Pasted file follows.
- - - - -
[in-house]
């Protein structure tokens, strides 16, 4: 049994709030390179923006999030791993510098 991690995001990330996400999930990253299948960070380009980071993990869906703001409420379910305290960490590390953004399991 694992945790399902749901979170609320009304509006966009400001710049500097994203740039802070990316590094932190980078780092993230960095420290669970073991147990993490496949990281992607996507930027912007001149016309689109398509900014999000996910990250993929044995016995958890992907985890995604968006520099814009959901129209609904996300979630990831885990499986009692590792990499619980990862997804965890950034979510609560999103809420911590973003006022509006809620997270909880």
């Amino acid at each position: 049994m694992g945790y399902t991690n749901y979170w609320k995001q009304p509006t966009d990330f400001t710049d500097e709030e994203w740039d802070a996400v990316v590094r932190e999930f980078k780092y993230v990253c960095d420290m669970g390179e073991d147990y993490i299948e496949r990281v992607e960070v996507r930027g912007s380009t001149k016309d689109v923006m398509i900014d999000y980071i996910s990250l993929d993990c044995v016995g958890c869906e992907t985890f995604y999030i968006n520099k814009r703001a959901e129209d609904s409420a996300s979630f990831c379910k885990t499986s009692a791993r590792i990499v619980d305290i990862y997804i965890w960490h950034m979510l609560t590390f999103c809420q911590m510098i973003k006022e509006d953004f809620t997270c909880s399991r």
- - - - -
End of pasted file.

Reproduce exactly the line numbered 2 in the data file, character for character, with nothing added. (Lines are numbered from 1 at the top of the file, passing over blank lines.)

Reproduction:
């Protein structure tokens, strides 16, 4: 049994709030390179923006999030791993510098 991690995001990330996400999930990253299948960070380009980071993990869906703001409420379910305290960490590390953004399991 694992945790399902749901979170609320009304509006966009400001710049500097994203740039802070990316590094932190980078780092993230960095420290669970073991147990993490496949990281992607996507930027912007001149016309689109398509900014999000996910990250993929044995016995958890992907985890995604968006520099814009959901129209609904996300979630990831885990499986009692590792990499619980990862997804965890950034979510609560999103809420911590973003006022509006809620997270909880």